Deshaun Thomas

Ohio State goes on winning streak while Deshaun Thomas slumps?

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There haven’t been many teams in the country that are quite are difficult to get a grasp on as No. 14 Ohio State.

Early on, it seemed pretty simple, frankly.

With Aaron Craft being forced into being the second-option for Thad Matta’s club on the offensive end of the floor, Ohio State looked like they were a team that was, more-or-less, a one-man show. On the nights that Deshaun Thomas was hot, Ohio State probably had enough firepower to compete with anyone in the country and beat their fair share of good teams. On the nights he was off, OSU fans had to hope and pray that someone — anyone — else stumbled their way into a rhythm, be it Lenzelle Smith, LaQuinton Ross or Craft himself.

As the Big Ten season progressed, that theory appeared to be confirmed. The Buckeyes beat a couple good teams at home, had some ugly performances on the road, and looked every bit the part of a team destined to be a five or a six-seed come Selection Sunday. A 22 point loss to Wisconsin on February 17th, which was Ohio State’s third loss in four games, appeared to be the clincher.

But Thad Matta has turned this team around.

It started with a dominating, 26 point win home over Minnesota. It continued with an impressive home victory against then-No. 4 Michigan State. And after an ugly road performance at Northwestern, it was capped last night, as the Buckeyes went into Assembly Hall and dominated No. 2 Indiana on the defensive end, filling the biggest hole on their NCAA tournament profile in the most impressive fashion possible.

All it took was two weeks, and the Buckeyes look like a team that might be able to string together four wins in the NCAA tournament.

The biggest reason?

Deshaun Thomas, but not the way that you might think.

The Buckeyes are currently on a four-game winning streak and playing their best basketball of the season, yet they are doing it while Thomas has run into a bit of a slump on the offensive end of the floor. Over those four games, Thomas is shooting 35.4% from the floor and 21.7% from three while watching his scoring dip to 17.5 points in that stretch, down from 20.1 points in the first 25 games.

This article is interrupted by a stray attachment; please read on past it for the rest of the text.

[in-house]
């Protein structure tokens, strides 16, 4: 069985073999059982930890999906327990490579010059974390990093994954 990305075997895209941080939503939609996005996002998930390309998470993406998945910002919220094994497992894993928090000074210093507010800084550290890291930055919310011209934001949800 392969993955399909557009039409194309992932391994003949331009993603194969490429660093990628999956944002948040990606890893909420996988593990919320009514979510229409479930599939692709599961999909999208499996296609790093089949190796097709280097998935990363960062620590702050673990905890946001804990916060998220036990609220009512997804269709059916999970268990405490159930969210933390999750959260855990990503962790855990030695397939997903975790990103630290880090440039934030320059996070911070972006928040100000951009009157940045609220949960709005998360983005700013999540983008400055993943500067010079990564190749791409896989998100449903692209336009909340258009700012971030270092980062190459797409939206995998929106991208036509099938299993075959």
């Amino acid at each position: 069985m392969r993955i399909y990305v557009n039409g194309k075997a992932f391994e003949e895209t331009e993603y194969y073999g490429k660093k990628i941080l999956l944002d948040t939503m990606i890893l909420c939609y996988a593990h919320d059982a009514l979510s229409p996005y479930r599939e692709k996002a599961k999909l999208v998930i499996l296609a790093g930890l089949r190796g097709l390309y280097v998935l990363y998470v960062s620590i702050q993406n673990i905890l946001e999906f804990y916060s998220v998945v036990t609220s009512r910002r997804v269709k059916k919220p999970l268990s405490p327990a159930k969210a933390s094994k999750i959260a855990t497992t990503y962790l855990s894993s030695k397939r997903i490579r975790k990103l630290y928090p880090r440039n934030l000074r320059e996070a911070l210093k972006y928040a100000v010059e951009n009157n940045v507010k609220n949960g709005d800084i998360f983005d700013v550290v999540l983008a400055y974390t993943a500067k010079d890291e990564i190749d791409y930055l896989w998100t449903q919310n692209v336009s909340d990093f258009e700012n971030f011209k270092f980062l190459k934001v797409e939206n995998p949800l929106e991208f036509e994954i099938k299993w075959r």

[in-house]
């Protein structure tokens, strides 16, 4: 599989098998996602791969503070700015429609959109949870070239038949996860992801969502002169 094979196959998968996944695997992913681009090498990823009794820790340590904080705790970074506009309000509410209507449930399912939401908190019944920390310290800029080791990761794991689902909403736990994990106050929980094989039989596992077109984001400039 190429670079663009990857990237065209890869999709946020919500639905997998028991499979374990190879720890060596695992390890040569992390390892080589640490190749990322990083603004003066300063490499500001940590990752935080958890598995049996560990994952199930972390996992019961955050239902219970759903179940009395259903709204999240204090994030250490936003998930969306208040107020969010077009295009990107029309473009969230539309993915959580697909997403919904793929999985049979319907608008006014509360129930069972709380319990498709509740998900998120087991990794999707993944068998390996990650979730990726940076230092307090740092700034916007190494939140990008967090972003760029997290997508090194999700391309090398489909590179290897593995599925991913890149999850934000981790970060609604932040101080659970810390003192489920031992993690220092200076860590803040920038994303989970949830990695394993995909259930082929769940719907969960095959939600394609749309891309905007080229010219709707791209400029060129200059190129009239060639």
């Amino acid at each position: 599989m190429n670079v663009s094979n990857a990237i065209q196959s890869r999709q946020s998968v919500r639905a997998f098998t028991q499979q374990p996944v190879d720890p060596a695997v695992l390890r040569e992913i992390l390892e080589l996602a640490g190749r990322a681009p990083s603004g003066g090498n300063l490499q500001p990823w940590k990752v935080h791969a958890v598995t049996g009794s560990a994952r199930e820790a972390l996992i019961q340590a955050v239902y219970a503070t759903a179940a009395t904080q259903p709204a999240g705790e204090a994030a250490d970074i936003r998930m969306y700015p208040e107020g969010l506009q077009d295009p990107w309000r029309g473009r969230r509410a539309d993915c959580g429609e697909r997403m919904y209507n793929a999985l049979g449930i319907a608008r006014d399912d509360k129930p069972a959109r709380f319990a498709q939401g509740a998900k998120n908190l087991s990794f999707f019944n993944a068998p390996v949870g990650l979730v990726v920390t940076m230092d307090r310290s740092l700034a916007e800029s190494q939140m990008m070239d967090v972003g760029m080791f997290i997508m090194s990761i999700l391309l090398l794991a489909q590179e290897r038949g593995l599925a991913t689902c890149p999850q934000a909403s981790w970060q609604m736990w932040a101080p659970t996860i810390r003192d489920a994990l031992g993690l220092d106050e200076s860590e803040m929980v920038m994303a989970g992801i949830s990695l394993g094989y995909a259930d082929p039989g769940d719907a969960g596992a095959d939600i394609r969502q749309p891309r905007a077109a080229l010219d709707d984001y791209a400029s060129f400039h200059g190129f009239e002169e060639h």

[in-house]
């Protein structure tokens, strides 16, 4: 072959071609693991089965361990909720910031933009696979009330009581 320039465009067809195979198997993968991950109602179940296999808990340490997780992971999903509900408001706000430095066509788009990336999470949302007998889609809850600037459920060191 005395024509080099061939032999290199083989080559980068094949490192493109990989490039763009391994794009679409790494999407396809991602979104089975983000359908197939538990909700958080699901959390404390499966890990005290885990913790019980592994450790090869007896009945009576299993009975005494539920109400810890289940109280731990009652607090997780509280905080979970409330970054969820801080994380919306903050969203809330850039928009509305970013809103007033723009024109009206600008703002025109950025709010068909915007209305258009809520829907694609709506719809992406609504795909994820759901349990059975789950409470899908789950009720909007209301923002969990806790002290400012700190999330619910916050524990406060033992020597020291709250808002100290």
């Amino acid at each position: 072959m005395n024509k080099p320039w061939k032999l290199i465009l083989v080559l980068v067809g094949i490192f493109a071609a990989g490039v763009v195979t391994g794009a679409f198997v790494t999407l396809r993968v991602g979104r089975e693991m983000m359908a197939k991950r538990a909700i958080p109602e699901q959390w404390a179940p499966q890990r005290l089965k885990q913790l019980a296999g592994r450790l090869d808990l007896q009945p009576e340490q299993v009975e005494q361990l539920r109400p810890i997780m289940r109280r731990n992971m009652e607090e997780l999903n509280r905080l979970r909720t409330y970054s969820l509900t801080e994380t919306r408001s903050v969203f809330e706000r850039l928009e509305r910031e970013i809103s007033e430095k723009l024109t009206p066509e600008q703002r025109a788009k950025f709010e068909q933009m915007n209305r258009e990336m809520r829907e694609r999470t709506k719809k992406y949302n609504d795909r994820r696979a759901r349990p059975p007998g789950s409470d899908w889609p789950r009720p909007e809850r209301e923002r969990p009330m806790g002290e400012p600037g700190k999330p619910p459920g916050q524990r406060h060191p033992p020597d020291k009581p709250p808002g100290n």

It’s not like Thomas is being used any less. He averages 16 FG’s on the season, and took exactly that number in three of the four games. He took 17 shots on Tuesday night. His usage rate has actually gone up, from 27.2% on the season to around 29% in those four games.

Deshaun Thomas has still been Deshaun Thomas, he’s just been bad Deshaun Thomas.

And Ohio State is still winning.

Why?

Well, it’s in large part due to their vaunted defense, which is playing as well as it has all season long. They’ve stymied three of the Big Ten’s four best offenses — and three of the nation’s top 25 offenses, according to Kenpom.com — during that stretch. They’ve also been getting some terrific play out of Aaron Craft, who looked every bit an all-american against the Spartans and the Hoosiers.

Thomas is too talented to be in a slump forever. Craft is too much of a [insert typical cliche used for media darlings here] not to show up in March. And Ohio State’s defense, which ranks 12th nationally, is always going to be tough to score on.

Maybe we need to start paying some more attention to the Buckeyes.

You can find Rob on twitter @RobDauster.

Michigan’s Spike Albrecht to finish his career at rival Big Ten program

Michigan guard Spike Albrecht (2) makes a layup between Northern Michigan forward Brett Branstrom, top left, and center Vejas Grazulis (52) in the second half of an NCAA college basketball game at Crisler Center in Ann Arbor, Mich., Friday, Nov. 13, 2015. Michigan won 70-44. (AP Photo/Tony Ding)
(AP Photo/Tony Ding)
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Spike Albrecht’s career isn’t over, as the former Michigan point guard and graduate transfer has committed to play his final season for Big Ten rival Purdue.